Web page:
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 Table of Contents  
ORIGINAL ARTICLE
Year : 2015  |  Volume : 8  |  Issue : 1  |  Page : 48-51

Epidemiology of diabetic foot complications in a podiatry clinic of a tertiary hospital in South India


1 Department of Pharmacy Practice, Amrita School of Pharmacy, Amrita Viswa Vidyapeetham University, AIMS Health Science Campus, Kochi, Kerala, India
2 Department of Endocrinology, Amrita Institute of Medical Sciences, Kochi, Kerala, India

Date of Web Publication5-Jun-2015

Correspondence Address:
Suja Abraham
Clinical Pharmacist, Aster DM Healthcare, Kochi, Kerala
India
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Source of Support: None, Conflict of Interest: None


DOI: 10.4103/2349-5006.158231

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  Abstract 

Introduction: The prevalence of diabetes is increasing worldwide resulting in foot complications, which leads to poor quality of life and increased cost of living.
Aim: The main aim of this study was to find out the foot complications in diabetic patients and to analyze the underlying etiology.
Methodology: A retrospective study was carried out in the podiatry Department of Amrita Institute of Medical Sciences, Kerala among 277 diabetic patients with recent and recurrent foot complications.
Results: Systemic hypertension (76.89%) has been found to be one of the major risk factor coexisting in the study population. 49.45% patients had preexisting peripheral neuropathy and non-healing ulcers were seen in 41.51%. Other complications include charcot arthropathy (10.46%), gangrene (9.38%), cellulitis (7.94%), fungal infections (6.89%), callus (3.61%), osteomyelitis (3.97%), and necrotizing fasciitis (2.52%). Culture report on foot ulcer patients revealed that Gram-positive Staphylococcus species (18.8%) and the Gram-negative Pseudomonas species (18.2%) were the predominant organisms. Other organisms isolated were Klebsiella species, Escherichia coli, Acenetobacter, Proteus, Enterococcus species, and streptococci. Fluoroquinolones were the most commonly prescribed antibiotics (33.5%), followed by penicillin (8.3%), clindamycin (6.1%), carbapenems (5.05%), cephalosporins (2.8%), cotrimoxazole (2.5%), and chloramphenicol (0.7%).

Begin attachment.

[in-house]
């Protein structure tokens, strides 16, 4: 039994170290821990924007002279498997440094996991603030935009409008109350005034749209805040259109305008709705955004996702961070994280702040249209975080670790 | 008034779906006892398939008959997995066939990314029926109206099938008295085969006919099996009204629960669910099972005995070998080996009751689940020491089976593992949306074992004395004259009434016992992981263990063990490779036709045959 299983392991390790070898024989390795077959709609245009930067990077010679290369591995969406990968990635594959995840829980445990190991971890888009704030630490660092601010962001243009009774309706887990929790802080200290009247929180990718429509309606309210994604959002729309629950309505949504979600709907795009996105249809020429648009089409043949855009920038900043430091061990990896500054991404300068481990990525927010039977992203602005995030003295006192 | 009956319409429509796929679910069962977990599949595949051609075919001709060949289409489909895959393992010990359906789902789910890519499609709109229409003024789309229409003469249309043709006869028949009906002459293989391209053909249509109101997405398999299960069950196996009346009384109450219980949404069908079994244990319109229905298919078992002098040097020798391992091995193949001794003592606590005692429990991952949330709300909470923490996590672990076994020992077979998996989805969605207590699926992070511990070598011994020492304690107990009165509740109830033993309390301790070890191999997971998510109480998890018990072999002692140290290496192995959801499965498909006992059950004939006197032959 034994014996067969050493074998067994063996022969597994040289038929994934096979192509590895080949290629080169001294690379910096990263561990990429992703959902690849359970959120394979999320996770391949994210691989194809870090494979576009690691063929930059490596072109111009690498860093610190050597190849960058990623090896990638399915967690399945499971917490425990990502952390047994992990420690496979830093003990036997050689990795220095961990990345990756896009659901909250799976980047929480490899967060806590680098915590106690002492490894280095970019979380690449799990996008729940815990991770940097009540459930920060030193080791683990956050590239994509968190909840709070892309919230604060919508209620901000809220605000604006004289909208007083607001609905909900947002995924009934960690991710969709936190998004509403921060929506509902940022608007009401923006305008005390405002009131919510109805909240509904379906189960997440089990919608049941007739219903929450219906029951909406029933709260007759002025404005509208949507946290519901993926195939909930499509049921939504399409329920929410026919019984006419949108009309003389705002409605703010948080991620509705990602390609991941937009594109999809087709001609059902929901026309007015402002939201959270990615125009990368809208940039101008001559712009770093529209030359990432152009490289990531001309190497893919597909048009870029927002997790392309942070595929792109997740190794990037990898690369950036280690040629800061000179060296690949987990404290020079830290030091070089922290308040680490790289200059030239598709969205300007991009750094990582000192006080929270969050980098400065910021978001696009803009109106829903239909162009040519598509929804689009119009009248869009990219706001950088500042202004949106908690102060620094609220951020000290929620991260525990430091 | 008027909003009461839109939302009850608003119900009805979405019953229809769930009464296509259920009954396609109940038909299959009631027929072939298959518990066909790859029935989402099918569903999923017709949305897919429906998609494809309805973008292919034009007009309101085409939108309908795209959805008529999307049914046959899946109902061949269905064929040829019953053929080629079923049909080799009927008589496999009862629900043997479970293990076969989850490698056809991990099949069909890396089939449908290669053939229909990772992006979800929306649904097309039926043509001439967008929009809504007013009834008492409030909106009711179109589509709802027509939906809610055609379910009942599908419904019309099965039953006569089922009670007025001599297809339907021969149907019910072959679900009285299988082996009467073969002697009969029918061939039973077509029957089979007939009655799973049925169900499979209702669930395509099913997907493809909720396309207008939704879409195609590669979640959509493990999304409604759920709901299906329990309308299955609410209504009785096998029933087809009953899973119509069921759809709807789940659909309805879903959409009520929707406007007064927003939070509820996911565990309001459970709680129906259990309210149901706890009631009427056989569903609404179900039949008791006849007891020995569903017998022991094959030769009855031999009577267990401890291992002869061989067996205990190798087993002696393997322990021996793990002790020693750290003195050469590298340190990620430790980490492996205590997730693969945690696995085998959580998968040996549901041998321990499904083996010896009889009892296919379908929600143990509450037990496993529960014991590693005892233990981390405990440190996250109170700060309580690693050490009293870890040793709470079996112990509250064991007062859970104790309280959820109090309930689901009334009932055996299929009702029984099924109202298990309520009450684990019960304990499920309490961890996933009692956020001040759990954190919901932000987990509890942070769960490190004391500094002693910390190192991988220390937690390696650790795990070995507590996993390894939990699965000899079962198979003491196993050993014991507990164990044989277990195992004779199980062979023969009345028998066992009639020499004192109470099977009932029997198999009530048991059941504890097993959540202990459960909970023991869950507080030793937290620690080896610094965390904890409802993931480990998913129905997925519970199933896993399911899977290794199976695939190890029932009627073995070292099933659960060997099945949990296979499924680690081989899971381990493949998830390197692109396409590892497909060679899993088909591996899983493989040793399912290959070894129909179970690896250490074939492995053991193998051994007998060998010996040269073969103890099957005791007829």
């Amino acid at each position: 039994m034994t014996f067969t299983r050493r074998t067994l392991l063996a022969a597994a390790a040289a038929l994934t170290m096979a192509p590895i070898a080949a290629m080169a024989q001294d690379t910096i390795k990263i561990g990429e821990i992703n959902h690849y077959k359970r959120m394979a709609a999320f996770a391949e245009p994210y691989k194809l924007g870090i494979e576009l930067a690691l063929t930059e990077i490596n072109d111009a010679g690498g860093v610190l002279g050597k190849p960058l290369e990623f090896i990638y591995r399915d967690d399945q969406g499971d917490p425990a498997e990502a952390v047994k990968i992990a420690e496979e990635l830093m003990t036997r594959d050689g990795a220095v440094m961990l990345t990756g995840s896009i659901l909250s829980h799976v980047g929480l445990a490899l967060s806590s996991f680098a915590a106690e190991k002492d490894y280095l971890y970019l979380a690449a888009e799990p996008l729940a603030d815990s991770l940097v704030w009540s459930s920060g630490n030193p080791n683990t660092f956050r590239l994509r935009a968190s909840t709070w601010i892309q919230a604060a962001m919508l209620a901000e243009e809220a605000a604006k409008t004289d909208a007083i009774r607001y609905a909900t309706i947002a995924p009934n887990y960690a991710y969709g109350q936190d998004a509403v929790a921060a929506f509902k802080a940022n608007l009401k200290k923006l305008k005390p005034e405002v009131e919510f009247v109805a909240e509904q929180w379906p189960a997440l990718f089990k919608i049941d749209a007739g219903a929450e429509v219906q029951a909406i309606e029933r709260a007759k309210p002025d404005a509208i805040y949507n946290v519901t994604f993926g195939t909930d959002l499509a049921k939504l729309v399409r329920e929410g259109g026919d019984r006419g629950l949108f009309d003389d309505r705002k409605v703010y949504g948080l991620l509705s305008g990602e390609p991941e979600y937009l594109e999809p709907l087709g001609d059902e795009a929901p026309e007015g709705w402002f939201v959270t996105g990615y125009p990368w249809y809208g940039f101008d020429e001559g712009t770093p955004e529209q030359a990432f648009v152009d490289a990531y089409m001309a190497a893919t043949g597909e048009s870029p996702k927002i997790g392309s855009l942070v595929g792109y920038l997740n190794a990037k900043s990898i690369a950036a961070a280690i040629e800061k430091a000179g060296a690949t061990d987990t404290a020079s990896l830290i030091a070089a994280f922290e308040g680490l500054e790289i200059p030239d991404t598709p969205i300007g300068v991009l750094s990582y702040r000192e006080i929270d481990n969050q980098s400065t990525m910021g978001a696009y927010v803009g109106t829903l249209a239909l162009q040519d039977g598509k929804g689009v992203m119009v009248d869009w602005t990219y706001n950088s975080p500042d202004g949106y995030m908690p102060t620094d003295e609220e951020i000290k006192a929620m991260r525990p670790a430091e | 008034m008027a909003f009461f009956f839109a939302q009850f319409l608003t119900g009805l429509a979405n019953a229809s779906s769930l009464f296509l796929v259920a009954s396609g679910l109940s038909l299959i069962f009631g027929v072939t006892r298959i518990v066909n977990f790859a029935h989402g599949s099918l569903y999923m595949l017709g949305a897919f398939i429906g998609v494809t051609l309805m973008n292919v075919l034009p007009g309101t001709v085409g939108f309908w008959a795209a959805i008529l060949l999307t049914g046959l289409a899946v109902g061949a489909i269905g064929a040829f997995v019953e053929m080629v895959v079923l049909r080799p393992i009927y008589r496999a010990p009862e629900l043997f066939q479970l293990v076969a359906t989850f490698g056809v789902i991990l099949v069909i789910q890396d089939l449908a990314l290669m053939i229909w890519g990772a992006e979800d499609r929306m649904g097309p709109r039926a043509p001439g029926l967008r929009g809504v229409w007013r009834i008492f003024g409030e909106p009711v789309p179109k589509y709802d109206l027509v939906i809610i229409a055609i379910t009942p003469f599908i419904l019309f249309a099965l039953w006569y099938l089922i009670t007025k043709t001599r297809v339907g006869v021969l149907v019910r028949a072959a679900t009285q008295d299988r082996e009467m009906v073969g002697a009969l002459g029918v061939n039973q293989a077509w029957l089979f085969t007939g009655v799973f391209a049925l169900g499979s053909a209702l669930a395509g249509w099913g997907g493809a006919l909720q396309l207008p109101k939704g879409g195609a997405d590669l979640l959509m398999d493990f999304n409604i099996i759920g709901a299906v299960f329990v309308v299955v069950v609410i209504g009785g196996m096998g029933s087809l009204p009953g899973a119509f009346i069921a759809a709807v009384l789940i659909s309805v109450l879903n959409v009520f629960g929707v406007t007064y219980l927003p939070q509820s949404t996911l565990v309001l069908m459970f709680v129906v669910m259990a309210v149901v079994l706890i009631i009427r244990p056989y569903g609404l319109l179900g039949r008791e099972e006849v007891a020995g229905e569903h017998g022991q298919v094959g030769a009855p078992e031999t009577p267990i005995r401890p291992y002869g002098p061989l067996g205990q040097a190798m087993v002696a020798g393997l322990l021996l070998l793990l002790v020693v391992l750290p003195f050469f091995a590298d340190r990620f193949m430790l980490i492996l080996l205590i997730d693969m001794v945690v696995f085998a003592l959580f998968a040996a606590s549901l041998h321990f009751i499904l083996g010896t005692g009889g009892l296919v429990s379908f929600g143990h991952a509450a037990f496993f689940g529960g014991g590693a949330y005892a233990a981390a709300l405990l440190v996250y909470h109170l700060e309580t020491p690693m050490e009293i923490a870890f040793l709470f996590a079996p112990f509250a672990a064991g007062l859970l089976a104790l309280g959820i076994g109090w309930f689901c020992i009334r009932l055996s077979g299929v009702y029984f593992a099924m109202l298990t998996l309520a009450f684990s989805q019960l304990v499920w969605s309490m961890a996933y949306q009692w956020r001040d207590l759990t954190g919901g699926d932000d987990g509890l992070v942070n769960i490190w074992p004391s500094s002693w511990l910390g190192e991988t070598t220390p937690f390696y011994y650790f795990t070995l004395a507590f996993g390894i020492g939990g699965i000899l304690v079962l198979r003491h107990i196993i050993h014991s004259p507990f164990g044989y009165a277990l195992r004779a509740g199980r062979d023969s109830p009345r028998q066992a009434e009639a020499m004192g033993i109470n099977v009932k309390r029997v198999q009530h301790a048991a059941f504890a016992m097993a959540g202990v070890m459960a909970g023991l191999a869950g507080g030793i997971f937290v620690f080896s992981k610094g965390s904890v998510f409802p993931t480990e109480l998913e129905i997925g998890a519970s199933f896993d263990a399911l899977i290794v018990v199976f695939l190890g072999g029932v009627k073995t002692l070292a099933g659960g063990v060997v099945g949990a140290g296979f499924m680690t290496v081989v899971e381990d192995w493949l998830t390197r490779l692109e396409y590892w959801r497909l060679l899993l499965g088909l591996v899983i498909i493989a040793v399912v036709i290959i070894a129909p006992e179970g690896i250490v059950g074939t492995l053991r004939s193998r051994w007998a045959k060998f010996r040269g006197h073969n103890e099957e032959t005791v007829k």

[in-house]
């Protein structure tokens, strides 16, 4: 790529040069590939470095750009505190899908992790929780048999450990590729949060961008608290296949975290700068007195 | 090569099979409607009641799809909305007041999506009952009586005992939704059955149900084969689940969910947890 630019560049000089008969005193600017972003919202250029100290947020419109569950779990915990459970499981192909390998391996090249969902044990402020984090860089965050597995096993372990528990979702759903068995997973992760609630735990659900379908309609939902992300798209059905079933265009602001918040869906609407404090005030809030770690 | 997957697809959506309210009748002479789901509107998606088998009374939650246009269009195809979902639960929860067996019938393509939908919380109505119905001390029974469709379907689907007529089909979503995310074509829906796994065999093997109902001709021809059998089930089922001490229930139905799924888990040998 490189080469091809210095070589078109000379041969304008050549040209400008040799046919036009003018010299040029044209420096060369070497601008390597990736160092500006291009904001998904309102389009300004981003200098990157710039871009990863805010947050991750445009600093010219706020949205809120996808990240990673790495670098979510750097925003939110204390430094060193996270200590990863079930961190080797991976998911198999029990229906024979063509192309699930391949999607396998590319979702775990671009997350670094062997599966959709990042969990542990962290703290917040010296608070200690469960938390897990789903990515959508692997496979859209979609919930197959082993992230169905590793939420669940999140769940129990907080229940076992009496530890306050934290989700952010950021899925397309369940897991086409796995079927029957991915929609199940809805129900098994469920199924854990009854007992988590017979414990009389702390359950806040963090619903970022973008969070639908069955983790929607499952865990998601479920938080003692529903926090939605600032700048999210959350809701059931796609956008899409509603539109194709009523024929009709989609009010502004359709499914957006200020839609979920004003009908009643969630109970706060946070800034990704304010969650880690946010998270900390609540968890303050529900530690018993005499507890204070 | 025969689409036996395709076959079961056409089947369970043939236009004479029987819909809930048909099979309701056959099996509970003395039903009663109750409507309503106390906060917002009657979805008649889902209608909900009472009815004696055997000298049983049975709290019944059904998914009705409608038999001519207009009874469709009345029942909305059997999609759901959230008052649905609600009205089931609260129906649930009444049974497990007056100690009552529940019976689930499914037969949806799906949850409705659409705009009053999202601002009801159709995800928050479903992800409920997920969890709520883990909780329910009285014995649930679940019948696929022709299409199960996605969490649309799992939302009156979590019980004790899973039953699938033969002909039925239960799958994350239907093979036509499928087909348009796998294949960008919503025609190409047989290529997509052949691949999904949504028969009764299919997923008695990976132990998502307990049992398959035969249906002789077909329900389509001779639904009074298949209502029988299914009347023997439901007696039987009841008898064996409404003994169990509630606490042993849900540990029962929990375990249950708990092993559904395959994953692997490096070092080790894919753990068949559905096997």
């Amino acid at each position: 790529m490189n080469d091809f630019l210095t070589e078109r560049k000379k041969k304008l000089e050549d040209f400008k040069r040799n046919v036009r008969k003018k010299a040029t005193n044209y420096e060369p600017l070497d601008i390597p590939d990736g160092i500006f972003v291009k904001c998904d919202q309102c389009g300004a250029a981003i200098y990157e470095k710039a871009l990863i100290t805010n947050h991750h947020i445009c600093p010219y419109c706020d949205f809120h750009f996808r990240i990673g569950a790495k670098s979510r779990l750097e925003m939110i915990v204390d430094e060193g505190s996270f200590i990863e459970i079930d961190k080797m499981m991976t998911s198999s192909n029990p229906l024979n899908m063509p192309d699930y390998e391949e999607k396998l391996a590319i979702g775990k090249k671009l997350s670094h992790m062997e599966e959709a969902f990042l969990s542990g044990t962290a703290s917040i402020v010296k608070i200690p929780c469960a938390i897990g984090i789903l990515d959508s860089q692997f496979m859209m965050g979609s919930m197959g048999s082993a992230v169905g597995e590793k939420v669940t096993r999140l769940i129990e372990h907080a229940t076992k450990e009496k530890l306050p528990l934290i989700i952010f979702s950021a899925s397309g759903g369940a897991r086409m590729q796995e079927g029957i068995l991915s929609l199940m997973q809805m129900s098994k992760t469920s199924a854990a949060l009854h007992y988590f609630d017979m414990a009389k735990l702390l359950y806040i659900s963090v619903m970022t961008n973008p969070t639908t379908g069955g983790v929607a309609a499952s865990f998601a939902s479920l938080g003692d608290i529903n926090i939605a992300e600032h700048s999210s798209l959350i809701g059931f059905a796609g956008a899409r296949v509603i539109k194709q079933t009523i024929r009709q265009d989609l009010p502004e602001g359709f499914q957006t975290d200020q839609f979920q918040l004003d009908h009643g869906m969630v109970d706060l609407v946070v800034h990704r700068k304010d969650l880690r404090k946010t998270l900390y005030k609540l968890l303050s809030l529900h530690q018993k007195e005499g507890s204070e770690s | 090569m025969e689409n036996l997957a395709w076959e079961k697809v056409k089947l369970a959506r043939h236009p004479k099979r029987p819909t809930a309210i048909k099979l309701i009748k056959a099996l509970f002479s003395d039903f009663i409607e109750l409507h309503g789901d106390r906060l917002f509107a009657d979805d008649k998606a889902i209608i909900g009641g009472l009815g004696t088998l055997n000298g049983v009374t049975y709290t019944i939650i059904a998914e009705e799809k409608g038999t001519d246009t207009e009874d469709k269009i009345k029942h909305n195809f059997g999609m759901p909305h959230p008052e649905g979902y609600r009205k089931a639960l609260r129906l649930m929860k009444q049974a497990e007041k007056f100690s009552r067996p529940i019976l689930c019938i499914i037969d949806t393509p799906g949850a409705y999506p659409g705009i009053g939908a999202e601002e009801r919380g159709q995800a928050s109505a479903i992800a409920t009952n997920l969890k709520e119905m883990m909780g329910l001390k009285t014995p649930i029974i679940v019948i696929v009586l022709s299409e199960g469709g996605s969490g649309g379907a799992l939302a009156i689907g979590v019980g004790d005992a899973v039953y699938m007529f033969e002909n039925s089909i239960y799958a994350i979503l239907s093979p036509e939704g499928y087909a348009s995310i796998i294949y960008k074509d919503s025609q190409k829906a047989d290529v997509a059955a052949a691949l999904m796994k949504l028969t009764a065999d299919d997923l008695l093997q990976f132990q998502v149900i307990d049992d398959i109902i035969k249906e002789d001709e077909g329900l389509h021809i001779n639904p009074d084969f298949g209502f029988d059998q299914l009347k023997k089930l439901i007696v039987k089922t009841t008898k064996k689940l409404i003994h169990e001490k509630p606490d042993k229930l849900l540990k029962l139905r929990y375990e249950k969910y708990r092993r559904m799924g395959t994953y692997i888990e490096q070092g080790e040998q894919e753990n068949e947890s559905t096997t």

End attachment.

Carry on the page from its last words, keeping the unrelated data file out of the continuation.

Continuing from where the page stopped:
Conclusion: The study highlights the importance of foot care, relevance of early detection of diabetes and subsequent monitoring of diabetic complications.

Keywords: Diabetes, foot complications, podiatry


How to cite this article:
Jyothylekshmy V, Menon AS, Abraham S. Epidemiology of diabetic foot complications in a podiatry clinic of a tertiary hospital in South India. Indian J Health Sci Biomed Res 2015;8:48-51

How to cite this URL:
Jyothylekshmy V, Menon AS, Abraham S. Epidemiology of diabetic foot complications in a podiatry clinic of a tertiary hospital in South India. Indian J Health Sci Biomed Res [serial online] 2015 [cited 2019 Aug 24];8:48-51. Available from: http://www.ijournalhs.org/text.asp?2015/8/1/48/158231


  Introduction Top